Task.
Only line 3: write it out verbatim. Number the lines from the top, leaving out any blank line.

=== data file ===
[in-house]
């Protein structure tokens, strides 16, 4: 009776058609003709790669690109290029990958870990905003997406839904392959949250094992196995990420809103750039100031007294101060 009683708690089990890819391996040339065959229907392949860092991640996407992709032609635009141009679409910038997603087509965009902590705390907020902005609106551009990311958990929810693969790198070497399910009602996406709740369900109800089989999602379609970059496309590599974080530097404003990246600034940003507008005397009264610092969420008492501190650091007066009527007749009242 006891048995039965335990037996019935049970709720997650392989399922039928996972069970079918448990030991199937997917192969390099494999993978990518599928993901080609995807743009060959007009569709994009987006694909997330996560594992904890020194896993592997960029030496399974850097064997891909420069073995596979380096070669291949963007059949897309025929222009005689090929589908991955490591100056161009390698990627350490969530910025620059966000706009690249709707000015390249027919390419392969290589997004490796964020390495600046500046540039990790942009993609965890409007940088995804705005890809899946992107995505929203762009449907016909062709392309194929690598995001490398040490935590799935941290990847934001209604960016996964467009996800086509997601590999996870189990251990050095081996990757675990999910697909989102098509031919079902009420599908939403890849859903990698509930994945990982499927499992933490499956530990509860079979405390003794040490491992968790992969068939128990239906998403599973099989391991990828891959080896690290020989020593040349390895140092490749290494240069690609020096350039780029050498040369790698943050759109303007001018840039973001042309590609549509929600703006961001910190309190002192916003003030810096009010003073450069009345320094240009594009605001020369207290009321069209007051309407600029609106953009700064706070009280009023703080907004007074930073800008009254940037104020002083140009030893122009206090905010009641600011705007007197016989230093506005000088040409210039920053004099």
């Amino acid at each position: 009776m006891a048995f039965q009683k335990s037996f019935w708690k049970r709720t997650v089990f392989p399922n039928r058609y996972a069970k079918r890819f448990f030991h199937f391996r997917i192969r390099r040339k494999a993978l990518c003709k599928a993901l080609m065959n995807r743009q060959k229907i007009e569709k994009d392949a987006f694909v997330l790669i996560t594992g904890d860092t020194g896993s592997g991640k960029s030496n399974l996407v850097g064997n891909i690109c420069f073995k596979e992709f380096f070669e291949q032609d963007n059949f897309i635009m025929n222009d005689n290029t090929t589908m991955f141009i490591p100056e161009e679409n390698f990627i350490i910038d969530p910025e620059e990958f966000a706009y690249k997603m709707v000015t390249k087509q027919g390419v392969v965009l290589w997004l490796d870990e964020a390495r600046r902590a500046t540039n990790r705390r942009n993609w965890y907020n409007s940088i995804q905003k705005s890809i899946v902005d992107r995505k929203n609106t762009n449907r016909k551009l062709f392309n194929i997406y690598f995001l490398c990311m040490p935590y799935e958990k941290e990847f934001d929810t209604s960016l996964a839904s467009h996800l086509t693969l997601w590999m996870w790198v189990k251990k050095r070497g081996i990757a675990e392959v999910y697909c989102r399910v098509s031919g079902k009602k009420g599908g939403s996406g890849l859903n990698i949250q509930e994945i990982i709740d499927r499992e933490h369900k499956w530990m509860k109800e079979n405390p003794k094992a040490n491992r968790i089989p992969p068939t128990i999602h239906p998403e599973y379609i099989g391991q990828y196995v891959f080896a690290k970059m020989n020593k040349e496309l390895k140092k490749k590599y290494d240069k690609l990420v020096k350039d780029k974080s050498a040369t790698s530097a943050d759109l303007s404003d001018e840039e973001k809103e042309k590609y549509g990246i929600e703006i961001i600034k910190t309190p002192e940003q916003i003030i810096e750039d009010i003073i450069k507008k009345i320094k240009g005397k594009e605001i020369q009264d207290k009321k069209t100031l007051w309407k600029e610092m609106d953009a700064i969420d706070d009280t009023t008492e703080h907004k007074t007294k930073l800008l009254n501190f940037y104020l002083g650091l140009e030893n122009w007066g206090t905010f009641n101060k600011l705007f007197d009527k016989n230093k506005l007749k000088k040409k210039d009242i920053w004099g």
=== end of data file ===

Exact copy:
């Amino acid at each position: 009776m006891a048995f039965q009683k335990s037996f019935w708690k049970r709720t997650v089990f392989p399922n039928r058609y996972a069970k079918r890819f448990f030991h199937f391996r997917i192969r390099r040339k494999a993978l990518c003709k599928a993901l080609m065959n995807r743009q060959k229907i007009e569709k994009d392949a987006f694909v997330l790669i996560t594992g904890d860092t020194g896993s592997g991640k960029s030496n399974l996407v850097g064997n891909i690109c420069f073995k596979e992709f380096f070669e291949q032609d963007n059949f897309i635009m025929n222009d005689n290029t090929t589908m991955f141009i490591p100056e161009e679409n390698f990627i350490i910038d969530p910025e620059e990958f966000a706009y690249k997603m709707v000015t390249k087509q027919g390419v392969v965009l290589w997004l490796d870990e964020a390495r600046r902590a500046t540039n990790r705390r942009n993609w965890y907020n409007s940088i995804q905003k705005s890809i899946v902005d992107r995505k929203n609106t762009n449907r016909k551009l062709f392309n194929i997406y690598f995001l490398c990311m040490p935590y799935e958990k941290e990847f934001d929810t209604s960016l996964a839904s467009h996800l086509t693969l997601w590999m996870w790198v189990k251990k050095r070497g081996i990757a675990e392959v999910y697909c989102r399910v098509s031919g079902k009602k009420g599908g939403s996406g890849l859903n990698i949250q509930e994945i990982i709740d499927r499992e933490h369900k499956w530990m509860k109800e079979n405390p003794k094992a040490n491992r968790i089989p992969p068939t128990i999602h239906p998403e599973y379609i099989g391991q990828y196995v891959f080896a690290k970059m020989n020593k040349e496309l390895k140092k490749k590599y290494d240069k690609l990420v020096k350039d780029k974080s050498a040369t790698s530097a943050d759109l303007s404003d001018e840039e973001k809103e042309k590609y549509g990246i929600e703006i961001i600034k910190t309190p002192e940003q916003i003030i810096e750039d009010i003073i450069k507008k009345i320094k240009g005397k594009e605001i020369q009264d207290k009321k069209t100031l007051w309407k600029e610092m609106d953009a700064i969420d706070d009280t009023t008492e703080h907004k007074t007294k930073l800008l009254n501190f940037y104020l002083g650091l140009e030893n122009w007066g206090t905010f009641n101060k600011l705007f007197d009527k016989n230093k506005l007749k000088k040409k210039d009242i920053w004099g």